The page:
Summer Statement: Opportunity for tax planning following Stamp Duty Land Tax (SDLT) holiday announcement

Shaun Davison
Shaun Davison, Manager for Lovewell Blake

The Chancellor of the Exchequer, Rishi Sunak, announced a string of measures in the recent summer statement, including a temporary change to Stamp Duty Land Tax (SDLT) with the aim to stimulate the property market during the coronavirus pandemic.

Shaun Davison, Manager for Lovewell Blake

The outlook for the housing market is closely linked to consumer confidence and therefore central to the economic recovery. The Chancellor has therefore stepped in with a temporary change to SDLT, which takes effect for residential property completions from 8 July 2020, to help stimulate the property market.

The change increases the threshold at which you do not pay SDLT in England and Northern Ireland from £125,000 to £500,000 for the period 8 July 2020 to 31 March 2021 inclusive. As the SDLT legislation is devolved, this does not apply to land transactions in Wales and Scotland.

With an average selling price in East Anglia of £230,000 1, this would mean that buyers would not be required to pay any SDLT on a similar transaction completing within this period – a saving of £2,100.

The increase in the SDLT threshold will not only benefit buyers purchasing residential properties up to the value of £500,000, however, will also benefit residential properties purchases in excess of this amount. A house buyer purchasing a home of £600,000 would save £15,000 in SDLT and only required to pay £5,000.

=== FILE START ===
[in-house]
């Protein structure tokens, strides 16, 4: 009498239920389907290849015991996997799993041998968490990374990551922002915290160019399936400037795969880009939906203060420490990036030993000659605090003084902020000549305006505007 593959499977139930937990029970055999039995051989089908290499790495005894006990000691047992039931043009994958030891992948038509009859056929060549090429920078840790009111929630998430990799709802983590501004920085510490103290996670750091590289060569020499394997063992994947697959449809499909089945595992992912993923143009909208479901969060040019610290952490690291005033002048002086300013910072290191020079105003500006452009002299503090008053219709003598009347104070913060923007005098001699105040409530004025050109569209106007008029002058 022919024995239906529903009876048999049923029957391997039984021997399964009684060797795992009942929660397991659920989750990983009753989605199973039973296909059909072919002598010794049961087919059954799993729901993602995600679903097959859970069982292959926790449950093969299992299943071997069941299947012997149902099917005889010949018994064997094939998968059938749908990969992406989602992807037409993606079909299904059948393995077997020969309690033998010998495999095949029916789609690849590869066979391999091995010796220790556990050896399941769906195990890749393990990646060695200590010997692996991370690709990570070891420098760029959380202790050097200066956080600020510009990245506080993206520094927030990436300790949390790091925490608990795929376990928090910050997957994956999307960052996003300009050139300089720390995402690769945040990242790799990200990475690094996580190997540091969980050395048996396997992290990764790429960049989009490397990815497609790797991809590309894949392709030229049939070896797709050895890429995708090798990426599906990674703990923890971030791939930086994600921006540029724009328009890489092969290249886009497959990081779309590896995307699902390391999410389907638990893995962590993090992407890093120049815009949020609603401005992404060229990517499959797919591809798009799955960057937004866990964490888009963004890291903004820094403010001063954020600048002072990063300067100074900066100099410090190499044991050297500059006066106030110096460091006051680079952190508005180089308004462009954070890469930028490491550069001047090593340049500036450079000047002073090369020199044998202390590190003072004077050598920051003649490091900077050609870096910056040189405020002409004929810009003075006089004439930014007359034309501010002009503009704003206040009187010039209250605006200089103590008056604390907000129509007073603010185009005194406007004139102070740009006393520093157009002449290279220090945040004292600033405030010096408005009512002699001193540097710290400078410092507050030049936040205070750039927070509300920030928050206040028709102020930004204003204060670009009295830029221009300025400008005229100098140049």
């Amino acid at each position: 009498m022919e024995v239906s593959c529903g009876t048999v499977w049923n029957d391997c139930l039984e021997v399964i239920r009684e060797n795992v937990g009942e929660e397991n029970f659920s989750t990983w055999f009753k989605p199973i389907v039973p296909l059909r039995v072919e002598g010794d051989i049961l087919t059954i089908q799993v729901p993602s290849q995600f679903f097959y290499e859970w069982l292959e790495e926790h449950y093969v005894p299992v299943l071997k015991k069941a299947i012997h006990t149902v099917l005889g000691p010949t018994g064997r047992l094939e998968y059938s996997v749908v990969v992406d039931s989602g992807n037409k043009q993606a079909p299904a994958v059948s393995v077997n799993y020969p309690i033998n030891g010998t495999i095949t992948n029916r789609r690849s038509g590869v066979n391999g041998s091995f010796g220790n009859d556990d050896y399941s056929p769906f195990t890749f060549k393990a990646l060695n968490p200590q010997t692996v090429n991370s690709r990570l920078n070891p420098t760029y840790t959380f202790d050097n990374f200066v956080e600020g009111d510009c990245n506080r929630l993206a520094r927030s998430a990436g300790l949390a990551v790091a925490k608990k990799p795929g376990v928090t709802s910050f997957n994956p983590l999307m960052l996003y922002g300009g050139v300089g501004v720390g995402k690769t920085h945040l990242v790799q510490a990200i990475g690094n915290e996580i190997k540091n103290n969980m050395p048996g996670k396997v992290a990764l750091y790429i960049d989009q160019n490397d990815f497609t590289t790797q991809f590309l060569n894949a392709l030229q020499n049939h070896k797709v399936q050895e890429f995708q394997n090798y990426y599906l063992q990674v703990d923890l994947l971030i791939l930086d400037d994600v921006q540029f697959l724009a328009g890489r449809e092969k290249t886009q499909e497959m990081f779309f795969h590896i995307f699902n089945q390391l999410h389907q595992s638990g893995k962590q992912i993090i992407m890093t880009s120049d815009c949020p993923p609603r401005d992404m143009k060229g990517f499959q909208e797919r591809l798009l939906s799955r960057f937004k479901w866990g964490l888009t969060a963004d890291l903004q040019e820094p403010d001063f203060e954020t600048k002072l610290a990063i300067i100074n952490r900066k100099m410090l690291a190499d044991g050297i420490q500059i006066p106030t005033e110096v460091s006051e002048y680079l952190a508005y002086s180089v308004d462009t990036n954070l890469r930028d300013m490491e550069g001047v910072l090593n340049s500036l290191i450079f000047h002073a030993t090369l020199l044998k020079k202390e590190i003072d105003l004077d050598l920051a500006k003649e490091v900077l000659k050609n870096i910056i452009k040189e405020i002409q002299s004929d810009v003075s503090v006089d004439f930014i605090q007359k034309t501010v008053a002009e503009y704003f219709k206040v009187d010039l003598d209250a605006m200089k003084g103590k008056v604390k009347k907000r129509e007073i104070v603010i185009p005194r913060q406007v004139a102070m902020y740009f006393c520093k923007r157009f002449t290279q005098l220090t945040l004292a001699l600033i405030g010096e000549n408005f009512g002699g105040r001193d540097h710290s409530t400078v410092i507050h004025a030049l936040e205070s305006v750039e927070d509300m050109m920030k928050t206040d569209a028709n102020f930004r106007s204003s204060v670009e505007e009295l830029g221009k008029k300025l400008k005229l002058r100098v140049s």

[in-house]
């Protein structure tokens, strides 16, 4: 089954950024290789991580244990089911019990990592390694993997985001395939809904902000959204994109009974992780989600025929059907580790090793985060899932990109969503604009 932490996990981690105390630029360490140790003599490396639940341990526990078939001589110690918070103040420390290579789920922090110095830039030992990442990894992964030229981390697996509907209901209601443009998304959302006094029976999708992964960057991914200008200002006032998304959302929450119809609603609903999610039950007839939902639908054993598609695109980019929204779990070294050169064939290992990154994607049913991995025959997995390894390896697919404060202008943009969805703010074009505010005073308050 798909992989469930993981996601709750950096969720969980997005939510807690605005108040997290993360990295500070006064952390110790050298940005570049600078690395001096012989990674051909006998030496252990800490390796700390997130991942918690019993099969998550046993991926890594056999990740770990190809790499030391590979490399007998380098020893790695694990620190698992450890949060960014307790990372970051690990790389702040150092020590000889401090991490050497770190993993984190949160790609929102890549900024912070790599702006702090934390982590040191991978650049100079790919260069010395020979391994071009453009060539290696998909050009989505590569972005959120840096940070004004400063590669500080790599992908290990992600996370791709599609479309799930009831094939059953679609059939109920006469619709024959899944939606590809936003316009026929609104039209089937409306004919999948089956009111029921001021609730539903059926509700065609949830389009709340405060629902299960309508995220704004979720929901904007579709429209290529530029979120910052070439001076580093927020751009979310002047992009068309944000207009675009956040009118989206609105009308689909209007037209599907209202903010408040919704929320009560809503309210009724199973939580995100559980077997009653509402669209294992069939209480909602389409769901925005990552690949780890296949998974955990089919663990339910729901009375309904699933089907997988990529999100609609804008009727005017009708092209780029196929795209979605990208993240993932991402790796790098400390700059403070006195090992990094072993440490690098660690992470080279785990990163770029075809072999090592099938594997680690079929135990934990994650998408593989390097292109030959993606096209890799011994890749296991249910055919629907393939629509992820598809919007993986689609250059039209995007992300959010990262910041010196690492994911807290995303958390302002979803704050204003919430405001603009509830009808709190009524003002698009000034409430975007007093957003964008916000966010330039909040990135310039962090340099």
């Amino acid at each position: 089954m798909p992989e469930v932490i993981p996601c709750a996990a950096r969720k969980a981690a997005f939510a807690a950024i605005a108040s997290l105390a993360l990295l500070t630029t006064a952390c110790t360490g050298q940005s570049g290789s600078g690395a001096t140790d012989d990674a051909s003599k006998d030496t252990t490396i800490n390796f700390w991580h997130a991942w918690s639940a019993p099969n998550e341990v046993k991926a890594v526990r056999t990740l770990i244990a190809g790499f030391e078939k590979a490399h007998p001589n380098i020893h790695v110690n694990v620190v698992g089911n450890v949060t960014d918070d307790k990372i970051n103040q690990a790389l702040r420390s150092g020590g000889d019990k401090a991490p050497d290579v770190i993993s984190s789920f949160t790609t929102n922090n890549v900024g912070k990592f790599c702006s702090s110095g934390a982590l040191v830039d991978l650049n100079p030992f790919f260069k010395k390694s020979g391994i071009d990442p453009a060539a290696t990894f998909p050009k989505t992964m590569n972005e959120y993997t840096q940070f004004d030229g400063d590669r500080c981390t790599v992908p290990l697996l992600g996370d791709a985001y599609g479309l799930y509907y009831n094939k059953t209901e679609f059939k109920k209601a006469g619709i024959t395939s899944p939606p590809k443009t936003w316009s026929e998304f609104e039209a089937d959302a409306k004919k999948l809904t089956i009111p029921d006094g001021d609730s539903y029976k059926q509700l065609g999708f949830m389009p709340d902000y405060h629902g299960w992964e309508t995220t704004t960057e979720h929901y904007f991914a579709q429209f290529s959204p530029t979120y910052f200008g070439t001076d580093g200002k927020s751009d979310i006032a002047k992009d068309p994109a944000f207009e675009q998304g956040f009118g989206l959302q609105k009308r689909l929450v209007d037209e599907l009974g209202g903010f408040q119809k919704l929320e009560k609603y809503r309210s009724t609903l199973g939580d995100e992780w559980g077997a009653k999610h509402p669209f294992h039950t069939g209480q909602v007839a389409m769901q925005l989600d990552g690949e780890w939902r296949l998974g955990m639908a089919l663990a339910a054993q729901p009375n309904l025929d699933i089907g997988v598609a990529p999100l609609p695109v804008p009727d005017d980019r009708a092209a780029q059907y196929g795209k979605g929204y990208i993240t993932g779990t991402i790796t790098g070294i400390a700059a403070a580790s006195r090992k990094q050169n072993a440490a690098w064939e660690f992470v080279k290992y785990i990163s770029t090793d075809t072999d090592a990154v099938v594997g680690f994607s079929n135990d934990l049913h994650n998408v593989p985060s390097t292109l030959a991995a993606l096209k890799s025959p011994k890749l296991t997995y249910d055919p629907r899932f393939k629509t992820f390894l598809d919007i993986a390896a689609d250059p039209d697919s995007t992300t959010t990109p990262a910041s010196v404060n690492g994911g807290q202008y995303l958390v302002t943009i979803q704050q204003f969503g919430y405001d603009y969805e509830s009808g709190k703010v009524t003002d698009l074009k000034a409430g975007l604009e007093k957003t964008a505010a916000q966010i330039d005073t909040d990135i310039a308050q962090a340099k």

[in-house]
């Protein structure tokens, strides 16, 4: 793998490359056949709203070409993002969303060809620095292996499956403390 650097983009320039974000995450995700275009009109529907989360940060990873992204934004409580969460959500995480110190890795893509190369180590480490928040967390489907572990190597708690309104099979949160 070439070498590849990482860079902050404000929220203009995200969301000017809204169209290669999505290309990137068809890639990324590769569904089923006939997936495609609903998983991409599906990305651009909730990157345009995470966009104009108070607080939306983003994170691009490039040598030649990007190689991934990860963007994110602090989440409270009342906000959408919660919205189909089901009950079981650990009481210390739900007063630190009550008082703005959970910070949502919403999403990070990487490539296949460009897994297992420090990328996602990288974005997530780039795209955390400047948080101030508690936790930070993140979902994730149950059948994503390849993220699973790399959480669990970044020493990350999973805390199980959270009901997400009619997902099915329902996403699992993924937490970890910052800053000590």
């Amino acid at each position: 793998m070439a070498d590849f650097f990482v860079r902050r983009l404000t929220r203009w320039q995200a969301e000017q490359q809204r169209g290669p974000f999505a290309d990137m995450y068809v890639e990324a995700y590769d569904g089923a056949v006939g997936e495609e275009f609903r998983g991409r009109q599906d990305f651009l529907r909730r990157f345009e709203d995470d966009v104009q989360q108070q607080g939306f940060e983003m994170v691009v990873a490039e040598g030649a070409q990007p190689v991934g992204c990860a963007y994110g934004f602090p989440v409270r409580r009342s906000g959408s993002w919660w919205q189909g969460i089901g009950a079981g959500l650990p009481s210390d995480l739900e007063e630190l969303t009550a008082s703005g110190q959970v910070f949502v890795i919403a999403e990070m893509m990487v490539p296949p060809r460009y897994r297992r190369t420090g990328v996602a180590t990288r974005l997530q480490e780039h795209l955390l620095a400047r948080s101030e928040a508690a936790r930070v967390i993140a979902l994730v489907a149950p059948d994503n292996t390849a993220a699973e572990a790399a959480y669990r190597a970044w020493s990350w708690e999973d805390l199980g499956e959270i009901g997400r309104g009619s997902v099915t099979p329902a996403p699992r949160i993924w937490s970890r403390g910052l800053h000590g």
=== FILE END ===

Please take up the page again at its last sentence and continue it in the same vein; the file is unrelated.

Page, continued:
The online calculator can be used to determine the amount of SDLT payable for straightforward transactions.

In an interesting stance, HMRC have also confirmed that the threshold increase will apply to those who buy additional residential properties, including companies, which may provide advantageous tax planning opportunities where SDLT has previously been a barrier.

Additional properties purchased with consideration up to the value of £500,000 will only attract the 3% additional rate during the SDLT holiday period, which will be a surprise boost to buy-to-let investors who wish to expand on their investment property portfolio or incorporate their letting business.


A buy-to-let investor who holds a residential investment property with a market value of £400,000 decides to envelope the property into a company, to take advantage of the lower corporation tax rates and mortgage interest relief.

Prior to the SDLT holiday, £22,000 would have been payable on incorporation, however, this is now reduced to £12,000 for transactions completing on or before 31 March 2021 - a reduction of nearly half of the SDLT payment, which could make a difference to an investor’s decision to incorporate the letting business.

For property transactions in excess of £500,000, the SDLT savings are £15,000.

Investors will need to be mindful of the usual pitfalls that come with enveloping a property, such as the Capital Gains Tax (CGT) on transfer into the company and SDLT anti-avoidance legislation, which levies a 15% SDLT liability on non-commercial residential properties that are purchased by companies or other non-natural persons. Investors will also need to obtain independent advice whether a corporate structure is the best vehicle for their business.

Overall, these measures will certainly help bolster confidence within a nervous property market, benefiting both buyers and sellers, as well as providing tax planning opportunities where it has previously been too costly.

Individuals will need to act promptly within the limited timescale to take advantage of such planning opportunities.

If you have any questions or would like to discuss in more detail

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